By Sharif Randhawa
Chiastic Structures in Sūrat al-Kahf (Part 5): Verses 22-26
At the end of the story of the Companions of the Cave, or the Sleepers of Ephesus, there is a commentary on the disputes of the Syriac and/or Arab Christian transmitters of the story over its details (vv. 22-26). These verses form the next chiastic structure in the Sūrat al-Kahf. Before examining this structure, however, I wish to draw attention to a controversy among Muslim exegetes.
v. 25 says, “And they [the youth of the cave] remained for three hundred years—and they increased nine.” Most exegetes assume that this is the Qur’an’s position. Yet this is problematic, because the next verse says, “Say: ‘My Lord knows best how long they remained.’” This seems to enjoin a response to that claim. In fact, several verses earlier, in v. 22, we find the same formula:
Some will say, “They were three, and their dog was the fourth.” Some will say, “They were five, and their dog was the sixth,” guessing at the unseen. Some will say, “They were seven, and their dog was the eighth.” Say, “My Lord knows best their number. None knows them but a few.”
The variant claims of the Christian disputers are quoted, and then the Prophet is commanded to respond that God knows better.
Some exegetes did holds that the statement in v. 25 was only a quotation, and not the Qur’an’s position. This view was even held by some of the Prophet’s companions. For example, some of the commentaries indicate that Ibn Mas’ud wrote “They say” at the beginning of the verse in his personal copy of the Qur’an as an annotation. The exegetes who hold this view maintain that the quotations in v. 25 is a continuation from the quotations in v. 22. How can this be, given that there are several verses between them that break up the flow between these two quotations?
This question is answered when we recognize that the entire passage (vv. 22-26) is a chiastic structure. v. 25 (labeled A’1 below) is related back to v. 22 (labeled A1) through this structure, clarifying that it is indeed a quotation. The entire passage is a follows:
A. (1) سَيَقُولُونَ ثَلَاثَةٌ رَّابِعُهُمْ كَلْبُهُمْ وَيَقُولُونَ خَمْسَةٌ سَادِسُهُمْ كَلْبُهُمْ رَجْمًا بِالْغَيْبِ وَيَقُولُونَ سَبْعَةٌ وَثَامِنُهُمْ كَلْبُهُمْ
(2) قُل رَّبِّي أَعْلَمُ بِعِدَّتِهِم مَّا يَعْلَمُهُمْ إِلَّا قَلِيلٌ
B. (1) فَلَا تُمَارِ فِيهِمْ إِلَّا مِرَاءً ظَاهِرًا وَلَا تَسْتَفْتِ فِيهِم مِّنْهُمْ أَحَدًا
(2) وَلَا تَقُولَنَّ لِشَيْءٍ إِنِّي فَاعِلٌ ذَٰلِكَ غَدًا إِلَّا أَن يَشَاءَ اللَّهُ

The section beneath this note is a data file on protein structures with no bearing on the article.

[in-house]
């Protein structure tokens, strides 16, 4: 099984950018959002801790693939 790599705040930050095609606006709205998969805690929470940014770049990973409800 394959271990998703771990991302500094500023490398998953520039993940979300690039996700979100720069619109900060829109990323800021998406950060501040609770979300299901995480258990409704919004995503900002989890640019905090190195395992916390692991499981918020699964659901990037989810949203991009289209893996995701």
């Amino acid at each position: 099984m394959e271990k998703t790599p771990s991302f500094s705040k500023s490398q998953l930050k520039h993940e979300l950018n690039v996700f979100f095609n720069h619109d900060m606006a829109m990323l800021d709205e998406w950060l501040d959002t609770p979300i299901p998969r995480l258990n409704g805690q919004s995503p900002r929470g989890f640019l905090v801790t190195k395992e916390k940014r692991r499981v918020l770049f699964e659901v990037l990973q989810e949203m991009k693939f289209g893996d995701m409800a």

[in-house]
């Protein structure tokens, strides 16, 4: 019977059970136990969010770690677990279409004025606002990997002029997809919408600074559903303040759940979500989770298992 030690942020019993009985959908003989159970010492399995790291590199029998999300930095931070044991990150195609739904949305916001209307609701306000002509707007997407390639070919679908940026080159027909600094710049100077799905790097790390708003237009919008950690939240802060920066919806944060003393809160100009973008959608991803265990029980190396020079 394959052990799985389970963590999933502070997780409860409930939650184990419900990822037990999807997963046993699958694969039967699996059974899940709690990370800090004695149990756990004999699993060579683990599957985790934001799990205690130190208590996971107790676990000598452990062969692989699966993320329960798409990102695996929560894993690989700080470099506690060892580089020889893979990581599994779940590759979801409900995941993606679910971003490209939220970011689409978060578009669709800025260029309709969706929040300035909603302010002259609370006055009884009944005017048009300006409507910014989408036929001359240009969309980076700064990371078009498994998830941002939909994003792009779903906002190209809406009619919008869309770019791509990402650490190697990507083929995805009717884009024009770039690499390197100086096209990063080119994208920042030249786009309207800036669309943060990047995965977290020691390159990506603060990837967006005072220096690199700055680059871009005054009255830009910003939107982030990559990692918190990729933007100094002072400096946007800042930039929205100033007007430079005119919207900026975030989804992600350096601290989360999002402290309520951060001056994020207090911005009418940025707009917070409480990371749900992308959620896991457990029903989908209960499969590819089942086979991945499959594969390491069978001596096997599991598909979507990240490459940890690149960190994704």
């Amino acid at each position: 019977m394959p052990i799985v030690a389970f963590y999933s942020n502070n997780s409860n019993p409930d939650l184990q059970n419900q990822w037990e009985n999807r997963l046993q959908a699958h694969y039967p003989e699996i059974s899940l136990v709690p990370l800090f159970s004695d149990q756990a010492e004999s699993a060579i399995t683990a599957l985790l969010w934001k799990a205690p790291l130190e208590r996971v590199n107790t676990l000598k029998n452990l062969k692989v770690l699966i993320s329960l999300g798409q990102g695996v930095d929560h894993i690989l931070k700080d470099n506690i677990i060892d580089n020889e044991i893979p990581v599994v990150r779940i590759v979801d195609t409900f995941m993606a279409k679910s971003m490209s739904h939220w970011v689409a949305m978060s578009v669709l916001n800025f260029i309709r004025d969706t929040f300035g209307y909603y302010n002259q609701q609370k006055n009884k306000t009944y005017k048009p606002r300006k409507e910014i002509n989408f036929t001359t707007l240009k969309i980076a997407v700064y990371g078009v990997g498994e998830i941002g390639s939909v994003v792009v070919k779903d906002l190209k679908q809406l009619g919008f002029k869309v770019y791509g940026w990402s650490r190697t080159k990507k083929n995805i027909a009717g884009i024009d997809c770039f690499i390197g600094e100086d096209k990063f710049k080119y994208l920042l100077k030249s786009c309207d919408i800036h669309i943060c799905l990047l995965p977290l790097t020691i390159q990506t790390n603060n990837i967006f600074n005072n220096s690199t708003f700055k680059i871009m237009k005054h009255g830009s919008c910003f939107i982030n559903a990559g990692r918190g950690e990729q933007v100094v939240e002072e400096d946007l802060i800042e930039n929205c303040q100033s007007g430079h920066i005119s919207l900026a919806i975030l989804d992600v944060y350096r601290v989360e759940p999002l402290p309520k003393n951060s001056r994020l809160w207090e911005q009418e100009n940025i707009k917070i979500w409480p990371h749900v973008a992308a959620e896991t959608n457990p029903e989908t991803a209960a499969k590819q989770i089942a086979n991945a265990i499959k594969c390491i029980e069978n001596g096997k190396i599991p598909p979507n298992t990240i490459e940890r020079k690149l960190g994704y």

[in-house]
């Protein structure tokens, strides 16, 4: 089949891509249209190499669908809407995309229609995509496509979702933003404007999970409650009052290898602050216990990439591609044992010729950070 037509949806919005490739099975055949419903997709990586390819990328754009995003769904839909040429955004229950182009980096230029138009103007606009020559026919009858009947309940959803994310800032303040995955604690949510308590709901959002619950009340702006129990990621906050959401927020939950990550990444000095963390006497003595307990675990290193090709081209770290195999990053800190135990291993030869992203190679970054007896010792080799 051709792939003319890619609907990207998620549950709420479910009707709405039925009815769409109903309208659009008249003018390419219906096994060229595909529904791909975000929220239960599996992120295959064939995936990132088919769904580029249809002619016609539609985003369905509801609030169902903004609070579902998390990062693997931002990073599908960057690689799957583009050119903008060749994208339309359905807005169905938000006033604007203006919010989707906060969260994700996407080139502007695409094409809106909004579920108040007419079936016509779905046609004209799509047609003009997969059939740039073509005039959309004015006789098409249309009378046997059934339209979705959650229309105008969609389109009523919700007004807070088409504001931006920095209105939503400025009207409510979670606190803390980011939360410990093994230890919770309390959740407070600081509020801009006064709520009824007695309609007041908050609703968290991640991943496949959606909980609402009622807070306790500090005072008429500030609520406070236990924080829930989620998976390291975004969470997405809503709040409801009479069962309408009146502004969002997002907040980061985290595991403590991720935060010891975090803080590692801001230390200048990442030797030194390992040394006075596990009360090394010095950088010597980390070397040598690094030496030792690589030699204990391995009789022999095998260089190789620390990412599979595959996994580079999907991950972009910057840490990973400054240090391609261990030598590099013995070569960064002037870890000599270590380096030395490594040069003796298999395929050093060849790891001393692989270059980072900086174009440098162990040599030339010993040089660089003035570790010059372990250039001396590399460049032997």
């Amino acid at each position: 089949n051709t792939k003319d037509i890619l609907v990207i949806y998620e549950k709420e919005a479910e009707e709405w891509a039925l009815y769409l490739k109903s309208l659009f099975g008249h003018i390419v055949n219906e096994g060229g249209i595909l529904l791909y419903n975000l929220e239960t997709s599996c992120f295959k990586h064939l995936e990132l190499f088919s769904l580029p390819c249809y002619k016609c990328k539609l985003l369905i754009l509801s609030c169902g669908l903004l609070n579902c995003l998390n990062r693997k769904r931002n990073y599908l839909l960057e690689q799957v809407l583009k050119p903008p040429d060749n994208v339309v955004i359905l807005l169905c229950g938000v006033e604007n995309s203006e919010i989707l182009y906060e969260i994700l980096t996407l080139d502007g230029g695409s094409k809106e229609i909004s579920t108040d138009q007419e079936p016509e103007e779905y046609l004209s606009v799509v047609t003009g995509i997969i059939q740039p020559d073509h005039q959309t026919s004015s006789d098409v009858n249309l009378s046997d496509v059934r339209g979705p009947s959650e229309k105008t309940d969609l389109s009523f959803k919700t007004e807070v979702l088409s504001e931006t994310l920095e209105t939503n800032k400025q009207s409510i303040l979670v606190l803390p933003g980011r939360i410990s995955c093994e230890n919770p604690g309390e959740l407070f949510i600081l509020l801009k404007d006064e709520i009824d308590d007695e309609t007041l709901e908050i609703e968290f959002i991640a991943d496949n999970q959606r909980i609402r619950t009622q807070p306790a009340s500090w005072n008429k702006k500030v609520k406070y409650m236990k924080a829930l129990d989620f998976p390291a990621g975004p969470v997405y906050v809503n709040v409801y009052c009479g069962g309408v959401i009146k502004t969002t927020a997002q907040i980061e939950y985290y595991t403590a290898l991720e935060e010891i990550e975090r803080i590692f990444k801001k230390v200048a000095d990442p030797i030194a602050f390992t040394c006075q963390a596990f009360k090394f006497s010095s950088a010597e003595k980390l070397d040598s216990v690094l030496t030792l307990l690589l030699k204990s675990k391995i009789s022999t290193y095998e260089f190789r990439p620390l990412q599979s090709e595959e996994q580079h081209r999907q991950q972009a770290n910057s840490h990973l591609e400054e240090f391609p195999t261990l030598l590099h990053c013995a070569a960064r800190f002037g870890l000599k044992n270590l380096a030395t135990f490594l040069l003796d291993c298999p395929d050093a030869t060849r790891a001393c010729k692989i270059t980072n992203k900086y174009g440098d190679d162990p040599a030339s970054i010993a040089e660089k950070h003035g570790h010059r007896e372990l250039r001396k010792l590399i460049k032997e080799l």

B’. (1) وَاذْكُر رَّبَّكَ إِذَا نَسِيتَ
(2) وَقُلْ عَسَىٰ أَن يَهْدِيَنِ رَبِّي لِأَقْرَبَ مِنْ هَٰذَا رَشَدًا
A’. (1) وَلَبِثُوا فِي كَهْفِهِمْ ثَلَاثَ مِائَةٍ سِنِينَ وَازْدَادُوا تِسْعًا
(2) قُلِ اللَّهُ أَعْلَمُ بِمَا لَبِثُوا
A. (1) Some will say, “They were three, and their dog was the fourth.” Some will say, “They were five, and their dog was the sixth,” guessing at the unseen. Some will say, “They were seven, and their dog was the eighth.”
(2) Say, “My Lord knows best their number. None knows them but a few.”
B. (1) Then do not argue about them except with a manifest argument and do not seek an opinion about them from anyone,
(2) And do not say about anything, “I will indeed do that tomorrow” without adding “if God wills.”
B.’ (1) Remember your Lord if you forget,
(2) And say “Perhaps my Lord will guide me to something closer than this in guidance.”
A.’ (1) “And they remained in their cave for three hundred years,” and they increased nine.
(2) Say, “God knows best how long they remained.”
The entire passage is a chiastic structure with two parallels embedded in each segment.
From this it is clear that A1 and A’1 are bothquotations of the divergent claims of the Christian disputers, while A2 and A’2 both command the Prophet to respond on the pattern of “Say, ‘[God] knows best…” Indeed, most of the Christian accounts place estimate the sleep of the youth as having lasted three hundred something years, so the Qur’an’s quote is a succinct abridgment of these various claims. In fact, by the various Christian and Muslim accounts of the story, the sleep took place between the edict of Decius (250-251) and the reign of Theodosius II (r. 401-450, though his active rule began in 416, when he had reached the age of majority). Historically, the sleep of the youth could therefore not have lasted more than two hundred years.
B consists of a prohibition of action (1, “do not argue…”) and a prohibition of speech (2, “And do not say…”). B’ is the opposite: it consists of a command of action (1, “Remember…”) and a command of speech (2, “And say…”).
From this we see the importance of understanding Semitic rhetoric, and in particular the use of chiastic structures, as a hermeneutical key in interpreting the Qur’an.